My form through this period of racing was not the best in the world and I was definitely still searching for peak fitness. So when we embarked on an epic road trip to the south of Italy for the Giro di Terra D'Otranto in Puglia on April 23rd, I was flattered that the team made me the designated leader but trepid about actually having the legs to do the job.

I'm a worrier by nature, but even my gloomiest predictions of heavy legs and a too-high pulse rate weren't going to get in the way of enjoying my first visit to Italy's south. Yes, it's as beautiful as you've been told, and no, I didn't meet anyone who identified themselves as belonging to Cosa Nostra. Nonetheless, I saw more than a few men who could have played parts in "The Godfather" movies. Besides the natural beauty of the place, one of the highlights of the trip was having a coffee and beer (great combo) with my teammate Igor Pugaci in a bar/caffé located off of the town square in Bagnolo del Salento. I wish I'd taken some photos, but I felt too conspicuous as it was, walking around with an Italian speaking ex-Soviet. So I played it safe and tried not to offend the locals while still taking in the spectacle of a South Italian town and all the color and flavor it has to offer.

Speaking of flavor, Italian coffee is the best in the world, and every morning when I'm in Montecatini I simply jump out of bed and bound down the stairs to fire up the espresso machine. However, in case you didn't know - and I didn't until I arrived here - you can order far more than just the standard espresso or cappuccino. For example, there is caffè alla valdostana (with grappa, lemon peel and spices), caffè americano (long and black), caffè corretto (with a dash of liqueur), caffè doppio (long, strong and black), caffè macchiato (strong coffee with a drop of milk), caffè ristretto (super strong black coffee) and ristretto (very short black coffee). Don't order a latte unless you're after a glass of milk! Instead, request a caffellatte, but keep in mind that it's something usually only served at breakfast.

But back to the racing... The weather at the start in San Cesarea Terme was gorgeous, the course was fantastic, the scenery was beautiful (along the Adriatic Sea), and my team was strong! On the second climb we launched a flurry of attacks, shattered the field and eventually, after Pugaci and I bridged up to the first group, put five riders into a 7-man escape! It didn't make for the most exciting of races as we rode a team time trial to the finish, but there was some excitement in the final 10km as I had to attack three times to finally get away with my teammate "Falza" (Alfonso Falzarano) and Michele Laddomada. Fabio Ciccarese, who'd sat on the entire time, insisted on chasing me down because he thought he deserved third! Doh! We had offered him fourth if he would work with us in the break and not cause trouble, just as we'd offered Laddomada second, but Ciccarese insisted on riding his own race and instead finished sixth. That bit of cycling mafia drama aside, after we were finally up the road, I completed the last formality of the escape and attacked with 2km to go, taking my first win in Italy.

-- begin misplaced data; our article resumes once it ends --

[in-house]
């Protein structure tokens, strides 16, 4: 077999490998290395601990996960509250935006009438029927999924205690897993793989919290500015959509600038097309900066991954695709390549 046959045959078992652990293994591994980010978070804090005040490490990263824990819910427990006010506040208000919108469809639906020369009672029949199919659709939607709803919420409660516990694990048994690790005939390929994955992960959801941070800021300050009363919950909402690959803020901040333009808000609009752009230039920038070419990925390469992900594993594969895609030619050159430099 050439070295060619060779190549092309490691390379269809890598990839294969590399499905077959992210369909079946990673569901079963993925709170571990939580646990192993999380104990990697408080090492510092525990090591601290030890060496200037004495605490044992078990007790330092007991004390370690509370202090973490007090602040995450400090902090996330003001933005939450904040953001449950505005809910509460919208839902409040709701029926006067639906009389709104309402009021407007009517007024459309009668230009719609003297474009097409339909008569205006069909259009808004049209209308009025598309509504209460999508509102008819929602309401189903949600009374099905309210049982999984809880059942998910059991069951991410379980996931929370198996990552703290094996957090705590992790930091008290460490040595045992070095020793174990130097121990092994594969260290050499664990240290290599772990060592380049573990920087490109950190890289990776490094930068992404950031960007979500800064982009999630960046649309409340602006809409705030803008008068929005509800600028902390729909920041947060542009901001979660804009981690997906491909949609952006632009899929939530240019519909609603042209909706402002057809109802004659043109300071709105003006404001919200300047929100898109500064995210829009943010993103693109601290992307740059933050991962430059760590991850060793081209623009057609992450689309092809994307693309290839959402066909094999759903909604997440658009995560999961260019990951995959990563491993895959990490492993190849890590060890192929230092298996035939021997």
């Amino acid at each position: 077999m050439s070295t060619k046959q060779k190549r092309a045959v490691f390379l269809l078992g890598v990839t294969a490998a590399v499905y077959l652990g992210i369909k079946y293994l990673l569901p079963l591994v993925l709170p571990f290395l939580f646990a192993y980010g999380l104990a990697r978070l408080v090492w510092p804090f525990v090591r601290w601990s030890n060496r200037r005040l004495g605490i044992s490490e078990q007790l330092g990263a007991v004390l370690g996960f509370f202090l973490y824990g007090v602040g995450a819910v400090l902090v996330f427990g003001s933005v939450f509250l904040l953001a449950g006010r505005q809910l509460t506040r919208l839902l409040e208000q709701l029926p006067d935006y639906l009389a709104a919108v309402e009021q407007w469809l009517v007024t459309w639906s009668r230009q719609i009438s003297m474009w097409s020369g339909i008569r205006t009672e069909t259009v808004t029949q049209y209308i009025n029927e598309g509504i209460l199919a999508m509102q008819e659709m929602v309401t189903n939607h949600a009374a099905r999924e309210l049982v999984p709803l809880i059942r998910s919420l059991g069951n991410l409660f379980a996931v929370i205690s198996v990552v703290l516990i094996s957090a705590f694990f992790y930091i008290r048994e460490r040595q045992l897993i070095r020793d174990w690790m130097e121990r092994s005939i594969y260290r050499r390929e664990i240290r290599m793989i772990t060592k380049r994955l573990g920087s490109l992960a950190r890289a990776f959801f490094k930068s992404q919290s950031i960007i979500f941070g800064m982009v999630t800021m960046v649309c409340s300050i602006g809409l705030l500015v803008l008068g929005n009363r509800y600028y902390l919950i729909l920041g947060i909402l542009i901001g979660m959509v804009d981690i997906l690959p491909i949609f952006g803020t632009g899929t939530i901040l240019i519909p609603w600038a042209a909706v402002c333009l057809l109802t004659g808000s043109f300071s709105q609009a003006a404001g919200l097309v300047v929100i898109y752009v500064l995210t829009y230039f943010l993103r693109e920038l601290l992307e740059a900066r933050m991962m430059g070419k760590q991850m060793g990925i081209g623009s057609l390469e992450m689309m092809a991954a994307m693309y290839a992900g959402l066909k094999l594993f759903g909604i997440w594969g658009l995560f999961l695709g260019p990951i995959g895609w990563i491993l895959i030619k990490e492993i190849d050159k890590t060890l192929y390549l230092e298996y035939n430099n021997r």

I'm never one to look the proverbial gift horse in the mouth, but this wasn't the most satisfying victory for me. Don't get me wrong - a win is a win is a win and I'm happy to have one to list on my results sheet for 2006 - but the team definitely gifted it to me. I was the weakest of the five of us in the break (our last teammate, Antonio Marotti, was chasing on his own and would finish eighth) and finished first only because it was the will of the squadra.

Leaving the realm of racing for a second to comment on training in Tuscany - I have died and gone to heaven. In my short time here, I have been on training rides with guys from Saunier Duval-Prodir, Lampre-Fondital, Quickstep-Innergetic, Team Milram, Amore & Vita-McDonald's, Acqua & Sapone and Naturino-Sapore di Mare. I also ran into one Jan Ulrich on Monte Serra, which is the major "testing" climb in this part of Tuscany. I think Basso holds the record for the 6.125km climb at 16 minutes and change, though Thomas Dekker supposedly broke the Italian's record for a "winter" ascent during this past off-season. Anyway, Jan was super-gracious and actually stopped with me on the climb so that I could snap a photo of us together. In my excitement, I forgot to save the picture to my camera phone, so you'll just have to believe me. And he didn't look fat.

Tuscany seems far away now as I listen to the azan, or call to prayer, emanating from a nearby mosque. But I know that I will soon be part of the traveling circus of international cycling and I hope that the good sensations that finally returned to me during my last few days of training in Italy carry over to the International Presidency Tour of Turkey. Stay tuned to find out!

Author
Joe Papp

Joe Papp is a UCI Elite rider with the UPMC cycling team. He was a double stage winner at the 2003 Vuelta a Cuba (UCI 2.5) and has finished in the top-10 three times at the UCI Pan American Continental Championships (2005, 2004, 1996). Joe's writing is good enough to make boring races intriguing and intriguing races captivating.